U.S. Sen. Gary Peters, D-Mich., and U.S. Sen. Rick Scott, R-Fla., got their “Disaster Resiliency Planning Act” through Congress and it is now headed to President Joe Biden’s desk.
Peters introduced the bill at the start of the year with Scott as a co-sponsor. The bill passed the U.S. Senate without opposition back in June. Last week, the U.S. House advanced the bill without any opposition.
“The Disaster Resiliency Planning Act requires federal agencies to take disaster resilience into account when investing in and managing federal property and assets. The legislation builds off of a 2021 report from the Government Accountability Office (GAO), which found that over the past five years, the government spent billions of dollars to repair federal property damage resulting from natural disasters. The bill will help ensure that federal property – such as hospitals, research centers, offices, and roads and bridges – can withstand worsening natural disasters and save taxpayer dollars that would be spent on damages. The legislation was passed by the Senate back in June,” Scott’s office noted.
“The federal government – the nation’s largest property owner – must work to limit financial damages to public buildings after extreme weather events. By ensuring that agencies are investing in resilient infrastructure that can stand up to increasingly extreme natural disasters, this legislation will protect our federal property assets and save taxpayer dollars,” said Peters after the bill cleared the House.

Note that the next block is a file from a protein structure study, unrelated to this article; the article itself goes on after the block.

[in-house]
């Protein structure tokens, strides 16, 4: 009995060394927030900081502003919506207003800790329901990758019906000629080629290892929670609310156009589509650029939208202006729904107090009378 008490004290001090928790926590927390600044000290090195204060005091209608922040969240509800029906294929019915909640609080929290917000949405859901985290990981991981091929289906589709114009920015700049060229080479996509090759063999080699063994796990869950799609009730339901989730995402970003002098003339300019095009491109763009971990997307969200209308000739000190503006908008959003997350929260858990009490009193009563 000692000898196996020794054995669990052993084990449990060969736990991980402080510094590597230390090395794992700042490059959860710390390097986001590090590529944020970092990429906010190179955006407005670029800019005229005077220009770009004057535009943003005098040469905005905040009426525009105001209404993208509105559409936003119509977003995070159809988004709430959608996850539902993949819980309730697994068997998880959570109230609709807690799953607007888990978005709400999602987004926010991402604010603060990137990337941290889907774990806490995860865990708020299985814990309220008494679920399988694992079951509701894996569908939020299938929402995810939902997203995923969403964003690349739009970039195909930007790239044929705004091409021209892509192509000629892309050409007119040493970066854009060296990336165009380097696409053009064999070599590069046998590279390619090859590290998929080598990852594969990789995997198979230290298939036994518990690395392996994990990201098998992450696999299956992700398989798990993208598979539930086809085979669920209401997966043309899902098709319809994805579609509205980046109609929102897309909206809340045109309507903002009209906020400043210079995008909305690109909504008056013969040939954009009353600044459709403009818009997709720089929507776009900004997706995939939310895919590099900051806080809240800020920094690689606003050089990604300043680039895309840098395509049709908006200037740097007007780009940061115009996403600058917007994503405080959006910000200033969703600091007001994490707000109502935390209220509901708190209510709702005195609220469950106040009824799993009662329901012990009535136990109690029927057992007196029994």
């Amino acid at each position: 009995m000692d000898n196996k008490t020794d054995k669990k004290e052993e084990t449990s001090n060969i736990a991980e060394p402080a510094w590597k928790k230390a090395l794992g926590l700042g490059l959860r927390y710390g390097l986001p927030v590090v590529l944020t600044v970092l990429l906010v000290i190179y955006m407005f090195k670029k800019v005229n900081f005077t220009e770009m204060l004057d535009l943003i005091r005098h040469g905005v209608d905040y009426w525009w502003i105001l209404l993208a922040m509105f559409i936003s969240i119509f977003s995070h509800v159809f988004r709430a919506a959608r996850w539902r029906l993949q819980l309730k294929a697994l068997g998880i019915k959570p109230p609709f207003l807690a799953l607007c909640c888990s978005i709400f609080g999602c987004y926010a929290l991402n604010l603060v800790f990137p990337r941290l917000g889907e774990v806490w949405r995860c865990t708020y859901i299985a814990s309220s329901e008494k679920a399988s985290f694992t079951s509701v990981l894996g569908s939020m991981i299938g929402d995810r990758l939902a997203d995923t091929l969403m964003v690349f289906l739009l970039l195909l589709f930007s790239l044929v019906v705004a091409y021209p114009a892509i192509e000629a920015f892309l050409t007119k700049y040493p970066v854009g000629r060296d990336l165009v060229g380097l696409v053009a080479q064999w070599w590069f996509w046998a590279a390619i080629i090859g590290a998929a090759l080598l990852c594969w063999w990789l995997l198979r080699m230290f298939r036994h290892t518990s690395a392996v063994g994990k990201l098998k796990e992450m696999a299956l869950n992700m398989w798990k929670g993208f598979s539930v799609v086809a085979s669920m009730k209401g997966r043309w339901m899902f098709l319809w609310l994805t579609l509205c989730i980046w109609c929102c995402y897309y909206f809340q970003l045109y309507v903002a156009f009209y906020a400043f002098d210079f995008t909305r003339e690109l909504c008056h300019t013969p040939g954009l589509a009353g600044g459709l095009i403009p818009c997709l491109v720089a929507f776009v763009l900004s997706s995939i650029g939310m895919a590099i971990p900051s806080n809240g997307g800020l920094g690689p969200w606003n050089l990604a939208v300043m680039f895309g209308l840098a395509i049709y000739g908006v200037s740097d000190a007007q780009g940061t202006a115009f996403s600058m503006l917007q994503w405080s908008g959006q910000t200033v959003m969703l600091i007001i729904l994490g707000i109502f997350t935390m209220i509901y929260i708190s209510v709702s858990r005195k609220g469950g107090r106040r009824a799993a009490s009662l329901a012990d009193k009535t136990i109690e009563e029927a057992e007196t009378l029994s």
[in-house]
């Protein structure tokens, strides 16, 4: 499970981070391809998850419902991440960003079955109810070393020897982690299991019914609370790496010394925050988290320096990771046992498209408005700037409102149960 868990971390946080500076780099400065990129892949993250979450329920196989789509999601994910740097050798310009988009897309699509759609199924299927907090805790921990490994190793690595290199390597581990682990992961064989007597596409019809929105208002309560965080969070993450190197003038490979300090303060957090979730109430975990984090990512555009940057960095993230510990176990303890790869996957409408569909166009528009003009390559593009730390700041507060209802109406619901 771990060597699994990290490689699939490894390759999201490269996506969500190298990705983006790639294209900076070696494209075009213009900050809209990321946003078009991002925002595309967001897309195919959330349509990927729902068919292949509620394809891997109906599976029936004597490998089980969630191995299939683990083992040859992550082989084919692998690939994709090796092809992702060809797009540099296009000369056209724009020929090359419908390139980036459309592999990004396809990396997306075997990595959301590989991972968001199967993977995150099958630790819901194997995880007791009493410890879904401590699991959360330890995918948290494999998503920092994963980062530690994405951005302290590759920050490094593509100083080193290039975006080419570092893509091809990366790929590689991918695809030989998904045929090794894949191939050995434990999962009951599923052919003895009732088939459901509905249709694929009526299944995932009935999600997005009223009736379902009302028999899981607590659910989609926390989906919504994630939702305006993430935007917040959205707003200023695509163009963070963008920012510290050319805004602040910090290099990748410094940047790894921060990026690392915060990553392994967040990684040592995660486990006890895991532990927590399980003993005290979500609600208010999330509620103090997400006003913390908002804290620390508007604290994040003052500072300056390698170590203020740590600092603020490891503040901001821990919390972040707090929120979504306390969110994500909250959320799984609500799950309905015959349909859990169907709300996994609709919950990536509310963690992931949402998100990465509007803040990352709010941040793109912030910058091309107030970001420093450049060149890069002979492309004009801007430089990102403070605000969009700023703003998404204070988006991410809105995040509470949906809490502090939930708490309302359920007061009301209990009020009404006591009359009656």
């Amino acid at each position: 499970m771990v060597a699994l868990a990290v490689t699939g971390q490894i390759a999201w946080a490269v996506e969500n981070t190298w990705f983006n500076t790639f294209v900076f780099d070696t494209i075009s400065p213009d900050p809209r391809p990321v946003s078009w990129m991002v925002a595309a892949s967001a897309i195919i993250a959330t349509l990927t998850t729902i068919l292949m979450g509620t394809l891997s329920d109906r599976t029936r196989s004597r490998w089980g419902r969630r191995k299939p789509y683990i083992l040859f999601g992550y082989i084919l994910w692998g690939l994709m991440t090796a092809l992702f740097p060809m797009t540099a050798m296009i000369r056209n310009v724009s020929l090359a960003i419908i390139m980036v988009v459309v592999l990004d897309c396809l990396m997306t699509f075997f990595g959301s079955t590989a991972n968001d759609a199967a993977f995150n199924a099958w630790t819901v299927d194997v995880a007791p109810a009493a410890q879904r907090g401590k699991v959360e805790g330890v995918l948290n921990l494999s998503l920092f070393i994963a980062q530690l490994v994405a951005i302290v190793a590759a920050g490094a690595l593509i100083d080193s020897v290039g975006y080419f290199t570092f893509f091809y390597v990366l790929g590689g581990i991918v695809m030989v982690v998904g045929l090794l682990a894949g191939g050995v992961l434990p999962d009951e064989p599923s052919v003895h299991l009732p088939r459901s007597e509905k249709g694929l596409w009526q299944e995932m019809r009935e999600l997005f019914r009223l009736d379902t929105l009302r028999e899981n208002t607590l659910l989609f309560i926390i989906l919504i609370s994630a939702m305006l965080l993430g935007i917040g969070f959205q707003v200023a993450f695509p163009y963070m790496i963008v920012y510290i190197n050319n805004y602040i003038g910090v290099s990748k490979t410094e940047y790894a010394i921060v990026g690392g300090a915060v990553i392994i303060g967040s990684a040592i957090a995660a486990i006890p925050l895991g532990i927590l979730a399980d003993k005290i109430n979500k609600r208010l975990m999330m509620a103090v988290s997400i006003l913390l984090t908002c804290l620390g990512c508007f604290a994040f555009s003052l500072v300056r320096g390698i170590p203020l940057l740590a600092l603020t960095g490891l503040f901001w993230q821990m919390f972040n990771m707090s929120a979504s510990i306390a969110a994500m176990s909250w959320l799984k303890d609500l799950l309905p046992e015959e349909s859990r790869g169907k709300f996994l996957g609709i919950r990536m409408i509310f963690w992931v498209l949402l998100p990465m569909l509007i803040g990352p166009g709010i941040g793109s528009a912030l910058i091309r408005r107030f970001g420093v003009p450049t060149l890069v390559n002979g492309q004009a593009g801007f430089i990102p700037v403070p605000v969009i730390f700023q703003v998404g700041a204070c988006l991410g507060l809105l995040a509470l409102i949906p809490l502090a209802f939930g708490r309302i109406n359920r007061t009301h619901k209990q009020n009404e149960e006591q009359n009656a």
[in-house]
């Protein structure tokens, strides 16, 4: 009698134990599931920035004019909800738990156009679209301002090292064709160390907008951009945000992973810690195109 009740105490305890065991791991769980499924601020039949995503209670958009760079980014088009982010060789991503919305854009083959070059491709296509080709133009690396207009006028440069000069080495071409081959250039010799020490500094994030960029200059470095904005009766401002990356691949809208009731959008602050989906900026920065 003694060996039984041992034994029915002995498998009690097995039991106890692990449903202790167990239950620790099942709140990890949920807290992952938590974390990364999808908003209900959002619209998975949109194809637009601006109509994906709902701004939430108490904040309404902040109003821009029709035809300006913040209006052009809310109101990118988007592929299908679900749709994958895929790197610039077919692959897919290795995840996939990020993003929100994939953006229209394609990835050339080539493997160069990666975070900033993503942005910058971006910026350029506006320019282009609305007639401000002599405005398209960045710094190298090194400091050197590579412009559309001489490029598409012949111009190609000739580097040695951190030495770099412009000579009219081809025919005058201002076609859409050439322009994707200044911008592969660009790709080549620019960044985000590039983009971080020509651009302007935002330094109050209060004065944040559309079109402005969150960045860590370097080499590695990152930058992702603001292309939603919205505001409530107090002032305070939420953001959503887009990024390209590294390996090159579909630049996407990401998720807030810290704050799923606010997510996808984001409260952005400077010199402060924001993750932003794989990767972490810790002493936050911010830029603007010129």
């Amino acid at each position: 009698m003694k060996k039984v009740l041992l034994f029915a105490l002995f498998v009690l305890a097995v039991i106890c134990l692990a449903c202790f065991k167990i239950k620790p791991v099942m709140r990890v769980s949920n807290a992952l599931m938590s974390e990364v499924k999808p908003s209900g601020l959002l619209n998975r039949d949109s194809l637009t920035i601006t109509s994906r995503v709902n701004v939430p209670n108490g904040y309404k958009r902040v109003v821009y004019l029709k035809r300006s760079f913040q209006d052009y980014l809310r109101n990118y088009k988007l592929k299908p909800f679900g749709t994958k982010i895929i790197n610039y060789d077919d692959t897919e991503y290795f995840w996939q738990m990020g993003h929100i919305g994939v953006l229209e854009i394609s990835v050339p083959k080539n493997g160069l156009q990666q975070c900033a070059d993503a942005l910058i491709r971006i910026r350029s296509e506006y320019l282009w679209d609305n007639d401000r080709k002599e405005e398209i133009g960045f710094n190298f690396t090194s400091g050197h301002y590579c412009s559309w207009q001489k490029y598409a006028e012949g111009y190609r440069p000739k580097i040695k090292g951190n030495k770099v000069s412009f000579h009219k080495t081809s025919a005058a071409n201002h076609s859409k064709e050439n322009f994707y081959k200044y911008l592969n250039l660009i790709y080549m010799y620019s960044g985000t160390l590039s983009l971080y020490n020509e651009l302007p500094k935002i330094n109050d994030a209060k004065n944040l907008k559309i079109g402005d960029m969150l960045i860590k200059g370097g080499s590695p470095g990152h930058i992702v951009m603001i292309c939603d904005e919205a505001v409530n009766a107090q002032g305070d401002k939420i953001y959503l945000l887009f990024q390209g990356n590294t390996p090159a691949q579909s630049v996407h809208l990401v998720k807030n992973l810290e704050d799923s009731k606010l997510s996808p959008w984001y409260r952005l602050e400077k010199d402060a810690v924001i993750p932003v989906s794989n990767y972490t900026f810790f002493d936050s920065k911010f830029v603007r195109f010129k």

“In Florida, we know how valuable pre-disaster mitigation is and that preparedness saves lives. With this good bill on its way to becoming law, federal assets like hospitals and critical infrastructure will be safer when disaster inevitably strikes. We are resilient because we prepare and I am proud that our bipartisan and commonsense approach to disaster mitigation efforts passed the House and heads to the president’s desk this week,” Scott said.
“In September 2021, the GAO released a report evaluating how federal agencies are working to prevent or reduce damage to their property and assets caused by natural disasters. The report found that while some agencies have begun taking steps to incorporate disaster resilience, many still have not taken sufficient action to mitigate the effects of extreme weather. Studies have shown that resilience and mitigation spending saves taxpayers an average of $6 for every $1 invested,” Scott’s office noted. “The Disaster Resiliency Planning Act, which builds off of a recommendation from the GAO report, would require the Director of the Office of Management and Budget (OMB) to provide federal agencies with guidance on how to incorporate natural disaster resilience into their asset management and investment decisions. OMB would work in consultation with GAO and the Federal Emergency Management Agency to establish guidance, which will help federal agencies identify potential gaps in their disaster resilience prevention efforts. The legislation would also require the OMB Director to submit a report to the Homeland Security and Governmental Affairs Committee detailing the guidance within a year. Finally, the legislation would require the OMB Director to brief the committee on the implementation of guidance across agencies within two years.”
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